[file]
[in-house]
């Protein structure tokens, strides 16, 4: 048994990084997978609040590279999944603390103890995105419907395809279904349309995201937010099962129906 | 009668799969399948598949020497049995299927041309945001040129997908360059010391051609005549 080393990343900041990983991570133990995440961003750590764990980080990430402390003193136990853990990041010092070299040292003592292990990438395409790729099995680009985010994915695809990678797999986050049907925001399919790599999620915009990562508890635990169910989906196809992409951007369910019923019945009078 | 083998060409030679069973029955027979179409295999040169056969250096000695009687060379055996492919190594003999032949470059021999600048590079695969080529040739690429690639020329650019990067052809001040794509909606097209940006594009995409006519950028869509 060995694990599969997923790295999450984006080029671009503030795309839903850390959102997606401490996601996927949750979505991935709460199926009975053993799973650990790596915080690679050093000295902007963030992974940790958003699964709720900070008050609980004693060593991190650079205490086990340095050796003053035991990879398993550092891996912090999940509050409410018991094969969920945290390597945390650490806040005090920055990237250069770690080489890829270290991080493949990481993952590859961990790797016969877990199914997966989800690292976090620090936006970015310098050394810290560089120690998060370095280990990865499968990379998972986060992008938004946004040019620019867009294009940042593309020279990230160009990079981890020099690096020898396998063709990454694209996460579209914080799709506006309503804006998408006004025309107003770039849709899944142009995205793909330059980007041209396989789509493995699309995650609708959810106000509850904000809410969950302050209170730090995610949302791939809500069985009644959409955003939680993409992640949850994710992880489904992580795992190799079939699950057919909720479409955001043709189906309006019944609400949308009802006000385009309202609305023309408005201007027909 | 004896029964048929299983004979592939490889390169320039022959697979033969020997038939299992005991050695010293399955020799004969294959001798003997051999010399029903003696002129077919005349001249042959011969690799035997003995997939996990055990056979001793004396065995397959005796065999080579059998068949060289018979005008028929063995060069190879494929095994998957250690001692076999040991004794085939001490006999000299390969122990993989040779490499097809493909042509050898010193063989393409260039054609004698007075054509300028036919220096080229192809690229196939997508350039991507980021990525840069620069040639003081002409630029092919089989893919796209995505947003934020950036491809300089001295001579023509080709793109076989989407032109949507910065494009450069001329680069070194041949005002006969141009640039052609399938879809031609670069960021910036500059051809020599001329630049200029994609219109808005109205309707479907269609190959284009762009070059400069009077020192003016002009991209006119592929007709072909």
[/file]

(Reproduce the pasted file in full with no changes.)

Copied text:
[in-house]
């Protein structure tokens, strides 16, 4: 048994990084997978609040590279999944603390103890995105419907395809279904349309995201937010099962129906 | 009668799969399948598949020497049995299927041309945001040129997908360059010391051609005549 080393990343900041990983991570133990995440961003750590764990980080990430402390003193136990853990990041010092070299040292003592292990990438395409790729099995680009985010994915695809990678797999986050049907925001399919790599999620915009990562508890635990169910989906196809992409951007369910019923019945009078 | 083998060409030679069973029955027979179409295999040169056969250096000695009687060379055996492919190594003999032949470059021999600048590079695969080529040739690429690639020329650019990067052809001040794509909606097209940006594009995409006519950028869509 060995694990599969997923790295999450984006080029671009503030795309839903850390959102997606401490996601996927949750979505991935709460199926009975053993799973650990790596915080690679050093000295902007963030992974940790958003699964709720900070008050609980004693060593991190650079205490086990340095050796003053035991990879398993550092891996912090999940509050409410018991094969969920945290390597945390650490806040005090920055990237250069770690080489890829270290991080493949990481993952590859961990790797016969877990199914997966989800690292976090620090936006970015310098050394810290560089120690998060370095280990990865499968990379998972986060992008938004946004040019620019867009294009940042593309020279990230160009990079981890020099690096020898396998063709990454694209996460579209914080799709506006309503804006998408006004025309107003770039849709899944142009995205793909330059980007041209396989789509493995699309995650609708959810106000509850904000809410969950302050209170730090995610949302791939809500069985009644959409955003939680993409992640949850994710992880489904992580795992190799079939699950057919909720479409955001043709189906309006019944609400949308009802006000385009309202609305023309408005201007027909 | 004896029964048929299983004979592939490889390169320039022959697979033969020997038939299992005991050695010293399955020799004969294959001798003997051999010399029903003696002129077919005349001249042959011969690799035997003995997939996990055990056979001793004396065995397959005796065999080579059998068949060289018979005008028929063995060069190879494929095994998957250690001692076999040991004794085939001490006999000299390969122990993989040779490499097809493909042509050898010193063989393409260039054609004698007075054509300028036919220096080229192809690229196939997508350039991507980021990525840069620069040639003081002409630029092919089989893919796209995505947003934020950036491809300089001295001579023509080709793109076989989407032109949507910065494009450069001329680069070194041949005002006969141009640039052609399938879809031609670069960021910036500059051809020599001329630049200029994609219109808005109205309707479907269609190959284009762009070059400069009077020192003016002009991209006119592929007709072909």